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High-res imagery important to county, cities
Imagery used by many departments
Shown is downtown Great Bend in ultra-high-resolution digital orthoimagery, aerial photography used by a variety of county departments.

Barton County Commission meeting at a glance

Here is a quick look at what the Barton County Commission did Tuesday morning:

• Approved the purchase of digital orthoimagery for the county Mapping Department. The $28,500 cost is being split between the county, paying half, and the four major cities in the county (Claflin, Ellinwood, Great Bend and Hoisington).

• Approved offering $15,000 in  financial assistance for the City of Great Bend for the citywide cleanup.

In a change from holding them in the commission’s temporary chamber at the former JC Penney building, the commission is holding its study sessions in the conference room at the Barton County Health Department, 1300 Kansas, Great Bend. 

County officials said the switch is a chance for commissioners to get out and about in different county facilities. In the near future, the commission will hold study sessions at the Road and Bridge offices, 2401 Seventh St., Great Bend, and the Barton County Annex, 1806 12th where 20th Judicial District Juvenile Services and Community Corrections are housed.

Following the agenda meeting, the following appointments were scheduled for Tuesday:

• Financial update with Matt Patzner, administrator.

• Grant opportunity with Karen Winkelman, health director.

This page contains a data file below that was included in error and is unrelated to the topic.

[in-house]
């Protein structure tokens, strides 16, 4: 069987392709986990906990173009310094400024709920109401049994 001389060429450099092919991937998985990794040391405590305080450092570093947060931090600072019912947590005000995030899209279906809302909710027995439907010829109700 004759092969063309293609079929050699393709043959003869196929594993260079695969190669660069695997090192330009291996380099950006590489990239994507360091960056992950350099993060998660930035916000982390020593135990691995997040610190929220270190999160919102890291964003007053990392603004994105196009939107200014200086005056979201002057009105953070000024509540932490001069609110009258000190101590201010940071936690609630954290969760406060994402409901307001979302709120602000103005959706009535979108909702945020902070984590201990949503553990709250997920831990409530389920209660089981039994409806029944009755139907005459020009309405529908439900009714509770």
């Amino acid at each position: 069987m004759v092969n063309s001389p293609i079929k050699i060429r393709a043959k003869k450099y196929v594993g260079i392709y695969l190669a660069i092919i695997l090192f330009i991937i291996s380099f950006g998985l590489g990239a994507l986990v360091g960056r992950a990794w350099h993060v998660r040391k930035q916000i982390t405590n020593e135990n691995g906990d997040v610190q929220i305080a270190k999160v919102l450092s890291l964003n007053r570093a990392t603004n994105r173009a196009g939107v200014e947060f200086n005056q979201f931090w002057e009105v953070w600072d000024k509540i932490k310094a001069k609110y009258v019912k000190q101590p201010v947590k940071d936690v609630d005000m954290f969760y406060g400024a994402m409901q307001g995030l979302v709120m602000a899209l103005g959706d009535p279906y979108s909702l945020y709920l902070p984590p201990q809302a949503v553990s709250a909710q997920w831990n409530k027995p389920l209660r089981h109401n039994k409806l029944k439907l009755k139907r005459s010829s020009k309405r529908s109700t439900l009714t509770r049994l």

• Program update and bid review for NE 130 Avenue RCB extensions with Barry McManaman, county engineer.

• Program update with the Employee Engagement Committee.

• Regular business discussion with Matt Patzner, county administrator.  

Barton County Cartographer Bj Wooding describes the value of the ultra-high-resolution digital orthoimagery very simply.

“It’s been used by several different departments and agencies, and I don’t know how they do their jobs without it, frankly,” she said, addressing the Barton County Commission Tuesday morning. Commissioners then approved the purchase of the imagery for the Mapping Department at a cost of $28,500.

This will cover the four major cities in the county (Claflin, Ellinwood, Great Bend and Hoisington) for a total of 79 square miles. The county will pay half, with the balance split among the communities based on size.

Barton County has the opportunity to purchase updated aerial imagery as part of the State of Kansas contract for NG911, the enhanced 911 system, Wooding said. The county will get three-inch pixel imagery. 

The county’s orthoimagery was last updated in 2018, and since then, technology and resolution has improved. The county started using aerial imagery back in the 1980s and it has been updated every few years since.

Orthoimagery is an aerial photograph or satellite imagery geometrically corrected (“orthorectified”) such that the scale is uniform: the photo or image follows a given map projection. Unlike an uncorrected aerial photograph, an orthophoto can be used to measure true distances, because it is an accurate representation of the Earth’s surface, having been adjusted for topographic relief, lens distortion, and camera tilt.

“This is called three inch pixel resolution. It is about the highest you can get by airplane,” Wooding said.  

“This imagery is used heavily by the appraisers office, appraising both structures and the ag land,” she said. It is also used for zoning and planning purposes when a request to build a structure is sought.

In addition, it is used by the Road and Bridge and Engineering departments for roadwork and the flood zone issues. 

As for the cities, they can use this to find individual manhole covers and fire hydrants, Wooding said. Following the 2001 Hoisington tornado, the imagery was used to locate shattered power transformers.

The flyovers will take place between February and March of next year. This time of year is chosen because the trees are bare and the ground is clear, allowing for a better view of the surface.